Jim’s wife Hilary drove us to Eltham in their car, and dropped us off. This was the era of Snell, Halberg and Magee; and Arthur Lydiard’s training schedules. He also encouraged Michael Knight and me to enter in the Junior competition events at the famous Cook’s Gardens night, at Wanganui, 27 January 1962 where Peter Snell first broke the world mile record.


The high levels of fitness, strength and speed many of us attained under his training programmes was of great assistance with rugby. In 1963 when I was Captain, the First XV rugby team (‘The Invincibles’), had its most successful season to date, winning the South Taranaki Third Grade Rugby Championship. The HHS First XV was the fittest, strongest and fastest team in the competition. Indeed, the team won all of the games they played, with the exception of the drawn result with Feilding Agricultural College. Rugby coach Bert Seeley in the 1961 / 62 seasons built the foundations, and Jack Moore in 1963 saw the positive results of Jim Hay’s training programmes, that some of us had undertaken both before and during the rugby seasons.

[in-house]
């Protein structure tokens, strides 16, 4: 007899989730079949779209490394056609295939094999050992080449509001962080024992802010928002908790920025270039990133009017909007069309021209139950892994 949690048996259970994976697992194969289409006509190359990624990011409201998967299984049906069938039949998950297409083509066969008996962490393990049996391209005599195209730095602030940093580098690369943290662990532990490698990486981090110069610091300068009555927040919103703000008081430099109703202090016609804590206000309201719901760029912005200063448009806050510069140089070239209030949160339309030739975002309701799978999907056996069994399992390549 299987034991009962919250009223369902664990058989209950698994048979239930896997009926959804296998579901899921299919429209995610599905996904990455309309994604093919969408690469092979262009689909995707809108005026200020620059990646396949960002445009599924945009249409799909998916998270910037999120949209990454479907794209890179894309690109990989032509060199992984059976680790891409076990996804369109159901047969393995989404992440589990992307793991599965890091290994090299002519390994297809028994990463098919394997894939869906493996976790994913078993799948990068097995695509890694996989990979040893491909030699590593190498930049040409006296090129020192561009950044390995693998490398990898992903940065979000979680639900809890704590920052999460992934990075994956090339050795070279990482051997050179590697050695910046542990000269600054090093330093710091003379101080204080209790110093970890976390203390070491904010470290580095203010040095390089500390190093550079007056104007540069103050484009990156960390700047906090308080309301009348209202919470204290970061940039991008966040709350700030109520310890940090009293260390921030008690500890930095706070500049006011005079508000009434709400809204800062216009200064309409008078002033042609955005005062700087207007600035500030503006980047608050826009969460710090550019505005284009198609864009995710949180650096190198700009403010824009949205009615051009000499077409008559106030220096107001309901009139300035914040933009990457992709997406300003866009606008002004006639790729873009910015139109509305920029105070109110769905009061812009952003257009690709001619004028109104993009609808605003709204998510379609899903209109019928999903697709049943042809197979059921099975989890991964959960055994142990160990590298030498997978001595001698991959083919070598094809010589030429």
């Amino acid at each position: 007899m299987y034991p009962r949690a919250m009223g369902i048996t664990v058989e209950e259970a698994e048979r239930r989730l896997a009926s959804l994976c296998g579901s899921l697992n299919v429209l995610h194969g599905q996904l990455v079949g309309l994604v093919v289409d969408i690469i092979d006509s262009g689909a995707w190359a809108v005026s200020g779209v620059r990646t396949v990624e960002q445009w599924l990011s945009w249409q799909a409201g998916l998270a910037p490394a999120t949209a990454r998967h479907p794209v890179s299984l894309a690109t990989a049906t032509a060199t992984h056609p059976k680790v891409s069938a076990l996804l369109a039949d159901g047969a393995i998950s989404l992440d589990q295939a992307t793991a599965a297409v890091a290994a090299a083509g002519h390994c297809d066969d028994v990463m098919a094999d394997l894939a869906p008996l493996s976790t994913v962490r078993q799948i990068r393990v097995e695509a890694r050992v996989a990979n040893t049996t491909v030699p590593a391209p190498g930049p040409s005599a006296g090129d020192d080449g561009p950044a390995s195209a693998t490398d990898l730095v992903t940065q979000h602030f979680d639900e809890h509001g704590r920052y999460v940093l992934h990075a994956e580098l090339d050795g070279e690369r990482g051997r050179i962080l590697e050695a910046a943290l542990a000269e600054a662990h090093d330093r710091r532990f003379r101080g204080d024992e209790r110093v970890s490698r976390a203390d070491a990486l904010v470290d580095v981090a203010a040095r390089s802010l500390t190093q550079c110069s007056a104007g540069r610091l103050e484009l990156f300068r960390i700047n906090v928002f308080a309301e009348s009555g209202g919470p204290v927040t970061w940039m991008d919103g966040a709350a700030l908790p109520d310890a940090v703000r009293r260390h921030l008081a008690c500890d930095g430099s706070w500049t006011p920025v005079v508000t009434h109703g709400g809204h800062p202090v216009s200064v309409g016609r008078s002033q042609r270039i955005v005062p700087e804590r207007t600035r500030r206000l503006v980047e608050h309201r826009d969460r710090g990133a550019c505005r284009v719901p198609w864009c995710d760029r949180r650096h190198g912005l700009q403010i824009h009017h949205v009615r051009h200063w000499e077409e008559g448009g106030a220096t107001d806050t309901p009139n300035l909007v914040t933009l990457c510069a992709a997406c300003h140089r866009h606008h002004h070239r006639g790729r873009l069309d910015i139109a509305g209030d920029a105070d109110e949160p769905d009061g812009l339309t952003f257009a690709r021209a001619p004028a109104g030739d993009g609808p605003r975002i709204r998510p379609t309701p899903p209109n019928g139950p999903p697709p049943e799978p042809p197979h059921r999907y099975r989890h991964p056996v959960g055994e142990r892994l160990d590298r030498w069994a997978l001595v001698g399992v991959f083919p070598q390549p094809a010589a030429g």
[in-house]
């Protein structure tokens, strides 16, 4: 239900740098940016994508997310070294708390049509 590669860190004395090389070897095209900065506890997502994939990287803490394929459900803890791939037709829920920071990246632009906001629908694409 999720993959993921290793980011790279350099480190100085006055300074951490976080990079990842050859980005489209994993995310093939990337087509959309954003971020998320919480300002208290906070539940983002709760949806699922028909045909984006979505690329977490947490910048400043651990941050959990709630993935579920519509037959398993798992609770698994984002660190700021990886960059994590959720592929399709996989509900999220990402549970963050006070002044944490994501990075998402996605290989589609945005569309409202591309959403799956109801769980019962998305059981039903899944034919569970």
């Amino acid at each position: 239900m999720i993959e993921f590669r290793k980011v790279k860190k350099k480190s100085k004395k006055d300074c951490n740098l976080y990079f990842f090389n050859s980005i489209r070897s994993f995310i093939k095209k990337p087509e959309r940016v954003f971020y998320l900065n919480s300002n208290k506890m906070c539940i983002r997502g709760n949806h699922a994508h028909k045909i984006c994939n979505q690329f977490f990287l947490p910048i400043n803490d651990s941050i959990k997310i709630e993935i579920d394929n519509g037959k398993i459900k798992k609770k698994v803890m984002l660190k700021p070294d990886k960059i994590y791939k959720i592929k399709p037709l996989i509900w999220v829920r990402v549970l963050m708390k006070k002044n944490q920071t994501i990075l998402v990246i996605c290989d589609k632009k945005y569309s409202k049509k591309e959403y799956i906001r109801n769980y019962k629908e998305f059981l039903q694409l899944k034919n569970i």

After HHS Jim Hay went to Iowa University where he gained his MA and PhD (1967). Then it was back to New Zealand where, from 1967 -71, he taught at the Otago University School of Physical Education. We kept in touch and he provided training schedules for me during the latter part of that period and after he had returned to the USA, he arranged for me to be coached by Alan Potts, husband of Sylvia Potts and father of Richard Potts, all three well known in New Zealand athletic circles.


Like many of that era I wanted to be a sub four- minute miler, however, ankylosing spondylitis put a stop to that although I was awarded ‘Blues’ for athletics and cross country at Victoria University.